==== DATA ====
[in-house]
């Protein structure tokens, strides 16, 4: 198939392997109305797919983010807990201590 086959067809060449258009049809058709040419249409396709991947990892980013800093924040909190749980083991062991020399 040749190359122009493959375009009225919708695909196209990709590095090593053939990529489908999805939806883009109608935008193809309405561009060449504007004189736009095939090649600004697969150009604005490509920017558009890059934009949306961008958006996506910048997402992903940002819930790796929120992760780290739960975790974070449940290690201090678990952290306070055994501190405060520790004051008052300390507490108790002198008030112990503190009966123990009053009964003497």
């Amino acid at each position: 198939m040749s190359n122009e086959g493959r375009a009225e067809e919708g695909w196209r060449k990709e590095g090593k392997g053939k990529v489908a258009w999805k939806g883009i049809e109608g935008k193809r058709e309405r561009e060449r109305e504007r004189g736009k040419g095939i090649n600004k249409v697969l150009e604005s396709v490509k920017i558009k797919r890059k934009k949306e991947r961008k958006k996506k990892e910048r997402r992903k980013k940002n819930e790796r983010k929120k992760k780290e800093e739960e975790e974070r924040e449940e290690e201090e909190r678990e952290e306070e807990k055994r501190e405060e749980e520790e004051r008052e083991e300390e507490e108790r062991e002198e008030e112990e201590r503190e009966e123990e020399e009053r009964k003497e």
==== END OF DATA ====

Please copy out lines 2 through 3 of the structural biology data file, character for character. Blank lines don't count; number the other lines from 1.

């Protein structure tokens, strides 16, 4: 198939392997109305797919983010807990201590 086959067809060449258009049809058709040419249409396709991947990892980013800093924040909190749980083991062991020399 040749190359122009493959375009009225919708695909196209990709590095090593053939990529489908999805939806883009109608935008193809309405561009060449504007004189736009095939090649600004697969150009604005490509920017558009890059934009949306961008958006996506910048997402992903940002819930790796929120992760780290739960975790974070449940290690201090678990952290306070055994501190405060520790004051008052300390507490108790002198008030112990503190009966123990009053009964003497």
């Amino acid at each position: 198939m040749s190359n122009e086959g493959r375009a009225e067809e919708g695909w196209r060449k990709e590095g090593k392997g053939k990529v489908a258009w999805k939806g883009i049809e109608g935008k193809r058709e309405r561009e060449r109305e504007r004189g736009k040419g095939i090649n600004k249409v697969l150009e604005s396709v490509k920017i558009k797919r890059k934009k949306e991947r961008k958006k996506k990892e910048r997402r992903k980013k940002n819930e790796r983010k929120k992760k780290e800093e739960e975790e974070r924040e449940e290690e201090e909190r678990e952290e306070e807990k055994r501190e405060e749980e520790e004051r008052e083991e300390e507490e108790r062991e002198e008030e112990e201590r503190e009966e123990e020399e009053r009964k003497e």